Graphic acid attack training drill for Islington business owners and workers
PUBLISHED: 15:42 20 March 2018 | UPDATED: 15:56 20 March 2018
What do you do if someone is attacked with corrosive liquid?
Over 100 Islington business owners and employees found out at a dramatic training session on Wednesday.
The training, Project Diffuse, was organised by the Angel Business Improvement District and delivered by police officers at Islington Metal Works in Torrens Street.
It was standard enough to begin with. Counter terrorism officer Neil Parham was discussing the recent high profile corrosive attacks – using substances like acid – in the past year.
Then someone screamed in agony.
A woman fell to the floor and security rushed in from the back of the room.
Dozens of other people began screaming. They had garish injuries to their necks and faces.
The audience was ushered into the courtyard, where door staff poured copious amounts of water on the victim’s wounds.
About 10 minutes later, the “emergency services” arrived.
This, of course, was a mock emergency, with the injuries created by a make-up artist. It was designed to replicate an attack on revellers in a nightclub – much like the one Arthur Collins delivered in Dalston last Easter.
If Pc Parham had one message for his audience to take away from the drill, it was this: “Access to water is the key.
“It’s going to be chaos. The police aren’t here. You are the first responders on the scene. You are on your own for the first eight minutes.
“The beginning of a response to an acid attack doesn’t start with the fire brigade or police or ambulance service. It starts with you. In a corrosive attack the effects are immediate and how you deal with it can have life changing effects.”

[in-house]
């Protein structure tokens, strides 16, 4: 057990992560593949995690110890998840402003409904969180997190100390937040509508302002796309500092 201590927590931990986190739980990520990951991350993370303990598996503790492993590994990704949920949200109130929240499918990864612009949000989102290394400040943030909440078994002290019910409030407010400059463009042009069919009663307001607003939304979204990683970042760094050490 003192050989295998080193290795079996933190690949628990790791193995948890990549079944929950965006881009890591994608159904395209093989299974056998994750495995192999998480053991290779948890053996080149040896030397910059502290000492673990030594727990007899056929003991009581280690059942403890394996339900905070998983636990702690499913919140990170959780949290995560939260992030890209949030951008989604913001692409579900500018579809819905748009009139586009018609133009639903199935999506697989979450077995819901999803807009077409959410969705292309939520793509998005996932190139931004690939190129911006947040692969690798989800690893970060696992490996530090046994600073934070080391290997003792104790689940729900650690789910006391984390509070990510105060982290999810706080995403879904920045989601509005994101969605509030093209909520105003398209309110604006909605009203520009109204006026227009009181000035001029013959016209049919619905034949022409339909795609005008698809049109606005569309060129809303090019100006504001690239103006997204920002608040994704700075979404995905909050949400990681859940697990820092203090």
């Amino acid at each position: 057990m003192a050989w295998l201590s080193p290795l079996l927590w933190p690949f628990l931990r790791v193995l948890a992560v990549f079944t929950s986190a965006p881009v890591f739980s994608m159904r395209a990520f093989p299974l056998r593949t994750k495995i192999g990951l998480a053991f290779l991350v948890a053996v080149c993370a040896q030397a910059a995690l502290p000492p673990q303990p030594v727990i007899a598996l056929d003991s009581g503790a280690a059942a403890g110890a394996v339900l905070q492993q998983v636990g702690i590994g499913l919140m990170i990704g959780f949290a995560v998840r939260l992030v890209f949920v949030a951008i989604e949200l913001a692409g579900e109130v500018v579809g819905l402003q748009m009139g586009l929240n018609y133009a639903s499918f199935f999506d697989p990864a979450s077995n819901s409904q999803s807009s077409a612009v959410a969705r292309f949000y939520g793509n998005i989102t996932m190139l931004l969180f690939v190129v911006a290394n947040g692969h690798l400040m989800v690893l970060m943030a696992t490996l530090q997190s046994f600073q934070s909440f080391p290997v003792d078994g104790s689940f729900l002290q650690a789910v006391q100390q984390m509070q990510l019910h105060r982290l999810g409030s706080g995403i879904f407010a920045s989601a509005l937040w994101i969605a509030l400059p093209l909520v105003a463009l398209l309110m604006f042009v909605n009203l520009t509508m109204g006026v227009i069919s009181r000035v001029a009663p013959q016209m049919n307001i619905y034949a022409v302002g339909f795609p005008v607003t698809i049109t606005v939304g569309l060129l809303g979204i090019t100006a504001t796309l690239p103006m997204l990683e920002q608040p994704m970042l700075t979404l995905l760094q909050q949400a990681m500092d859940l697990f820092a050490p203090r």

Water, he explained, is vital because it flushes away and dilutes the corrosive liquid that reacts with fat tissues under the skin.
Having said that, it must be done correctly.
“When applying water,” Pc Parham explained, “we need to think of a run off we need to make sure the water is running down and not onto other parts of the victim’s body.
“Victims will be volatile, hostile and emotional, but we need to try and keep them calm and under control.”
Last year, there were seven corrosive attacks in Islington, including one in Copenhagen Street near the Barnsbury Estate in April and another in St Paul’s Road, Highbury, in July.
But Mike West, a Met Police expert in corrosive attacks, was keen to point out: “These attacks represent 0.2 per cent of violent crimes in London. The Met is treating this a seriously as knife or gun crime and we are seeing promising signs of a reduction in these attacks.
“Month on month, there’s been fewer incidents since July 2017, with last month being the lowest since May 2014.”
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